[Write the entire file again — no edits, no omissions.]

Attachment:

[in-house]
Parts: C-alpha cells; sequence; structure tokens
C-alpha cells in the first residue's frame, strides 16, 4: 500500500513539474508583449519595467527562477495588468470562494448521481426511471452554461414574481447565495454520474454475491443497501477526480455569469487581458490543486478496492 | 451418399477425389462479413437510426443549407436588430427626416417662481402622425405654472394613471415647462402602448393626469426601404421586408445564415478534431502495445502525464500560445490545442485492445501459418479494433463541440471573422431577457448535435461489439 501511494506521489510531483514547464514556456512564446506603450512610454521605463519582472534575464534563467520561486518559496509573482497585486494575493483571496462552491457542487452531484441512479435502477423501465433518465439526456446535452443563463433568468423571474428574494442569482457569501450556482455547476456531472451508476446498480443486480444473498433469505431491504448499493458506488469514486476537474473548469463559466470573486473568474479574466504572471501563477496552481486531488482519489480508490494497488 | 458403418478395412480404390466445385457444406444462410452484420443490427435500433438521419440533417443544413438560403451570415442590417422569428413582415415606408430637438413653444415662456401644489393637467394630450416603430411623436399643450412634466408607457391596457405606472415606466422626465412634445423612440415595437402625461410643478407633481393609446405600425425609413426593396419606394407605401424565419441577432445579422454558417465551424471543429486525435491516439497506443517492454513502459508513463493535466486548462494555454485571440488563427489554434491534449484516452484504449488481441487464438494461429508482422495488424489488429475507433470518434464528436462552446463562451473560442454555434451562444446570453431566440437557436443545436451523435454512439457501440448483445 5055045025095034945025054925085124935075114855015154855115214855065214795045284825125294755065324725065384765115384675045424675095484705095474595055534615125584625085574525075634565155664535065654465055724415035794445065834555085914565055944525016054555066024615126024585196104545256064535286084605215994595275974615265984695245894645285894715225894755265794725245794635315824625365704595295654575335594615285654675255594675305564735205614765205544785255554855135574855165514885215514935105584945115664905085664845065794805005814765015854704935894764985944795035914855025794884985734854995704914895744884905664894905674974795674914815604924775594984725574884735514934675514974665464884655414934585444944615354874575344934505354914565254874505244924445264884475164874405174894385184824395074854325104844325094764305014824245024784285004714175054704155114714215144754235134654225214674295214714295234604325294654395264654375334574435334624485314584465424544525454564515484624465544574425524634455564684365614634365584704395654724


[in-house]
Parts: C-alpha cells; sequence; structure tokens
C-alpha cells in the first residue's frame, strides 16, 4: 500500500513539474508583449519595467527562477495588468470562494448521481426511471452554461414574481447565495454520474454475491443497501477526480455569469487581458490543486478496492 | 451418399477425389462479413437510426443549407436588430427626416417662481402622425405654472394613471415647462402602448393626469426601404421586408445564415478534431502495445502525464500560445490545442485492445501459418479494433463541440471573422431577457448535435461489439 501511494506521489510531483514547464514556456512564446506603450512610454521605463519582472534575464534563467520561486518559496509573482497585486494575493483571496462552491457542487452531484441512479435502477423501465433518465439526456446535452443563463433568468423571474428574494442569482457569501450556482455547476456531472451508476446498480443486480444473498433469505431491504448499493458506488469514486476537474473548469463559466470573486473568474479574466504572471501563477496552481486531488482519489480508490494497488 | 458403418478395412480404390466445385457444406444462410452484420443490427435500433438521419440533417443544413438560403451570415442590417422569428413582415415606408430637438413653444415662456401644489393637467394630450416603430411623436399643450412634466408607457391596457405606472415606466422626465412634445423612440415595437402625461410643478407633481393609446405600425425609413426593396419606394407605401424565419441577432445579422454558417465551424471543429486525435491516439497506443517492454513502459508513463493535466486548462494555454485571440488563427489554434491534449484516452484504449488481441487464438494461429508482422495488424489488429475507433470518434464528436462552446463562451473560442454555434451562444446570453431566440437557436443545436451523435454512439457501440448483445 5055045025095034945025054925085124935075114855015154855115214855065214795045284825125294755065324725065384765115384675045424675095484705095474595055534615125584625085574525075634565155664535065654465055724415035794445065834555085914565055944525016054555066024615126024585196104545256064535286084605215994595275974615265984695245894645285894715225894755265794725245794635315824625365704595295654575335594615285654675255594675305564735205614765205544785255554855135574855165514885215514935105584945115664905085664845065794805005814765015854704935894764985944795035914855025794884985734854995704914895744884905664894905674974795674914815604924775594984725574884735514934675514974665464884655414934585444944615354874575344934505354914565254874505244924445264884475164874405174894385184824395074854325104844325094764305014824245024784285004714175054704155114714215144754235134654225214674295214714295234604325294654395264654375334574435334624485314584465424544525454564515484624465544574425524634455564684365614634365584704395654724